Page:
- The Rev. Juanita Rasmus is offering a five-hour “Learning to Be: Immersive” workshop, drawing from her experience with major depression.
- She’s co-pastor of St. John’s United Methodist Church in Houston, a megachurch recognized for community outreach.
- Her journey back from depression led her to a new understanding of God.
The Rev. Juanita Rasmus was having it all and then some in 1999, as a 37-year-old wife, mother of two young girls and co-pastor of rapidly growing St. John’s United Methodist Church in Houston.
Depression ambushed Rasmus early one morning as she stood at the bathroom mirror, applying mascara. Instead of heading off to the church, she went back to bed.
“I proceeded to sleep 18 to 20 hours a day for several months,” she said.
Rasmus’ harrowing experience with depression and the lessons learned during the long road back — including a new understanding of God — are the subject of her 2020 memoir “Learning to Be: Finding Your Center After the Bottom Falls Out.”
She’s also been telling her story in podcast interviews, a TED Talk and workshops.
And on Saturday, Nov. 20, Rasmus will go deeper by leading “Learning to Be: Immersive,” a five-hour in-person and online event offering solidarity and suggestions for those feeling besieged.
“I believe I can speak to anyone who knows what it’s like to have the rug of life pulled from under their feet,” she said.
Rasmus’ fans include the Rev. Richard J. Foster, author of the modern spiritual classic “Celebration of Discipline” (he wrote a blurb for her book) and Cindy Bunch, her editor at InterVarsity Press.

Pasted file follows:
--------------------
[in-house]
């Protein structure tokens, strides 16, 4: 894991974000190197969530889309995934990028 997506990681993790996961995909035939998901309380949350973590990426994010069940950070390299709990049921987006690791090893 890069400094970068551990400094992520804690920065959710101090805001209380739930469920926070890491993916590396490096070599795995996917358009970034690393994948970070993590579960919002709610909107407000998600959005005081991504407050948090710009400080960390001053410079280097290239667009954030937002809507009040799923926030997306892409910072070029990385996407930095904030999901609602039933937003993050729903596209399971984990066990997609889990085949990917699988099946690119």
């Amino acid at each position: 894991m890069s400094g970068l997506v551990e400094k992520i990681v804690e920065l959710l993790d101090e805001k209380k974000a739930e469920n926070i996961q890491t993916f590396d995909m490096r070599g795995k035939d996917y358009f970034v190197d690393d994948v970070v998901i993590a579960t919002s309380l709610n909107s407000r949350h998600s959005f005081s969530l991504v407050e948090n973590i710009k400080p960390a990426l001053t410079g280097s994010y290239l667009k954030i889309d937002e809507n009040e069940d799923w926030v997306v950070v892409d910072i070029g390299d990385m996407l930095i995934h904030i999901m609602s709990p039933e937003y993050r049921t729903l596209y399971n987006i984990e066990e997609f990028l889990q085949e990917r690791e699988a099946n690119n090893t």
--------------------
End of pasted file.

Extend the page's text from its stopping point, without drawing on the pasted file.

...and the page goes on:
“Juanita’s story has connecting points for many different types of people,” Bunch said. “She even has different labels for her experience — ‘depression,’ ‘exhaustion,’ ‘nervous breakdown,’ ‘dark night of the soul.’ All of it was a part of her experience.”
Rasmus is 60 now, and remains co-pastor at St. John’s United Methodist with her husband, the Rev. Rudy Rasmus, himself a published author and popular speaker on church issues. They assumed leadership of a tiny, elderly congregation in 1992, and soon had it growing by 500 members a year.
Currently, St. John’s membership is almost 11,000, with average attendance (in person and online) at about 2,500, according to the 2021 Texas Conference Journal.
Along with being an urban megachurch, St. John’s Downtown (as it is locally known) is recognized for community outreach, working with partner nonprofits to address food insecurity and provide low-cost housing.
In the early days, Juanita and Rudy Rasmus were trying to lead their growing congregation with just one other staff member. Usually, one of them was at a church meeting at night, so breakfast — when the family was all together —was a cherished time and one the parents sought to make special.
Juanita Rasmus recalls that on Aug. 27, 1999 — a Friday — she served their daughters heart-shaped pancakes and apple cider in wine glasses. When the meal ended, Rudy said he would drive the girls to school — an offer Juanita gladly accepted.
“That way I could put my makeup on in the bathroom mirror instead of the rearview mirror,” she said.
But as Juanita Rasmus looked in the mirror a bad feeling gripped her, body and soul.
“It kind of felt like the flu,” she said. “I could literally feel the nerves in my body were frayed.”
Rasmus called the church and postponed her morning appointments, then went back to bed. A short while later, feeling worse, she re-dialed the church and said she wasn’t coming in that day and didn’t know when she’d be back.